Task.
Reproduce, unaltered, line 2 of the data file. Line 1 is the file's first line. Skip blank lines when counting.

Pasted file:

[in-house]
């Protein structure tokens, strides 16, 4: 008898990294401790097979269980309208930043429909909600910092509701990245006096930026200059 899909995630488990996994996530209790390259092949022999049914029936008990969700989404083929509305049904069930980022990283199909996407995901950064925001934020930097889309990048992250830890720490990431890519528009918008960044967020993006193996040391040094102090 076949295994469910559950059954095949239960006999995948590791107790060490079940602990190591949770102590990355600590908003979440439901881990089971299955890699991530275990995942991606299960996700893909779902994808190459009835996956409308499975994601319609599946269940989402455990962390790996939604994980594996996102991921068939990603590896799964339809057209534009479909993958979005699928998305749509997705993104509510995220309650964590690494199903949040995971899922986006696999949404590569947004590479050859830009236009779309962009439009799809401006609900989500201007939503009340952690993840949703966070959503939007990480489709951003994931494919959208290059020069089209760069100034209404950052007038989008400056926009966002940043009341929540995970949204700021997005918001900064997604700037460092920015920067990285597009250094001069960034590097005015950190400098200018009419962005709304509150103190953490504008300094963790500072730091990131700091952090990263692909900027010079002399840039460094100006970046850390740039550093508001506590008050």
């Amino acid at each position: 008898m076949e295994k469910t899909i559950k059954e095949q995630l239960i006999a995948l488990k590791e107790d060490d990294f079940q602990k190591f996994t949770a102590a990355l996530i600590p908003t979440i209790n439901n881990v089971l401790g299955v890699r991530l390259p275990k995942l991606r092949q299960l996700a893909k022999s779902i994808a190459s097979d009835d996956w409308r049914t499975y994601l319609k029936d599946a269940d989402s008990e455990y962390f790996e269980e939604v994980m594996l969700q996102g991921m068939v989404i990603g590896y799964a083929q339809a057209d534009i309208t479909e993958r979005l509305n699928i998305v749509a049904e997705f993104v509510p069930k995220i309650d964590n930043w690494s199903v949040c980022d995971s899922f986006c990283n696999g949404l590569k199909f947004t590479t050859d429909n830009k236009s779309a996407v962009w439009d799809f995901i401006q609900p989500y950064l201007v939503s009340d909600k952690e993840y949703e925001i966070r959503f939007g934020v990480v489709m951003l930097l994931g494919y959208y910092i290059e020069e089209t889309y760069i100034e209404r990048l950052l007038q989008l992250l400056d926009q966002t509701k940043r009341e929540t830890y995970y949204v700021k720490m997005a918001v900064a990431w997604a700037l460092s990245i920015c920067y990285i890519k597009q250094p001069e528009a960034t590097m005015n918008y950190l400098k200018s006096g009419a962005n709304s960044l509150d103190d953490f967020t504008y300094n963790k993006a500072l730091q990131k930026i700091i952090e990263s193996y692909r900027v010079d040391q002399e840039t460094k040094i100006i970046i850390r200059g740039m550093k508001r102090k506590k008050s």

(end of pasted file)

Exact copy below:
């Protein structure tokens, strides 16, 4: 008898990294401790097979269980309208930043429909909600910092509701990245006096930026200059 899909995630488990996994996530209790390259092949022999049914029936008990969700989404083929509305049904069930980022990283199909996407995901950064925001934020930097889309990048992250830890720490990431890519528009918008960044967020993006193996040391040094102090 076949295994469910559950059954095949239960006999995948590791107790060490079940602990190591949770102590990355600590908003979440439901881990089971299955890699991530275990995942991606299960996700893909779902994808190459009835996956409308499975994601319609599946269940989402455990962390790996939604994980594996996102991921068939990603590896799964339809057209534009479909993958979005699928998305749509997705993104509510995220309650964590690494199903949040995971899922986006696999949404590569947004590479050859830009236009779309962009439009799809401006609900989500201007939503009340952690993840949703966070959503939007990480489709951003994931494919959208290059020069089209760069100034209404950052007038989008400056926009966002940043009341929540995970949204700021997005918001900064997604700037460092920015920067990285597009250094001069960034590097005015950190400098200018009419962005709304509150103190953490504008300094963790500072730091990131700091952090990263692909900027010079002399840039460094100006970046850390740039550093508001506590008050």